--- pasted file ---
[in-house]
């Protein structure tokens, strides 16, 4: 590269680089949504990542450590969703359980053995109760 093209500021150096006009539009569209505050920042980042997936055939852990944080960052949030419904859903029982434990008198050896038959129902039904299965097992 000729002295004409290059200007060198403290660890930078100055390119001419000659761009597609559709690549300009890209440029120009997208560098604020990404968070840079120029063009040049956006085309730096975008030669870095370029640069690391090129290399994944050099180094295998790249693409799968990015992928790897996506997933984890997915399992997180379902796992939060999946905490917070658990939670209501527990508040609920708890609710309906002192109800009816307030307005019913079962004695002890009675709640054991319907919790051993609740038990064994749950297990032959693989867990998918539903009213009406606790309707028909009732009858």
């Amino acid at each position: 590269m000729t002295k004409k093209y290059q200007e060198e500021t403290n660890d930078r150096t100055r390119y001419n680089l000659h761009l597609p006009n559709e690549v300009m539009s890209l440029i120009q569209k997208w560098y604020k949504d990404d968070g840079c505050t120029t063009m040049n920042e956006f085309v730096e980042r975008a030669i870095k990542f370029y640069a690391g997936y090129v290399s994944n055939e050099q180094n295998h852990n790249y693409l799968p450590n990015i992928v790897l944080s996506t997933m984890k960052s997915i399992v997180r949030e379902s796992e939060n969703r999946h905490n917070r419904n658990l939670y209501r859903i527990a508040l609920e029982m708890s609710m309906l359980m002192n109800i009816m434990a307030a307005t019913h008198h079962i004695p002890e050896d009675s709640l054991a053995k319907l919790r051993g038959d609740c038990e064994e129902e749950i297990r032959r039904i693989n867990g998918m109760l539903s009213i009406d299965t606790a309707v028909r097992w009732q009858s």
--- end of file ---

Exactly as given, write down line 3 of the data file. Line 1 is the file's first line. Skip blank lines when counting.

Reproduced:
């Amino acid at each position: 590269m000729t002295k004409k093209y290059q200007e060198e500021t403290n660890d930078r150096t100055r390119y001419n680089l000659h761009l597609p006009n559709e690549v300009m539009s890209l440029i120009q569209k997208w560098y604020k949504d990404d968070g840079c505050t120029t063009m040049n920042e956006f085309v730096e980042r975008a030669i870095k990542f370029y640069a690391g997936y090129v290399s994944n055939e050099q180094n295998h852990n790249y693409l799968p450590n990015i992928v790897l944080s996506t997933m984890k960052s997915i399992v997180r949030e379902s796992e939060n969703r999946h905490n917070r419904n658990l939670y209501r859903i527990a508040l609920e029982m708890s609710m309906l359980m002192n109800i009816m434990a307030a307005t019913h008198h079962i004695p002890e050896d009675s709640l054991a053995k319907l919790r051993g038959d609740c038990e064994e129902e749950i297990r032959r039904i693989n867990g998918m109760l539903s009213i009406d299965t606790a309707v028909r097992w009732q009858s």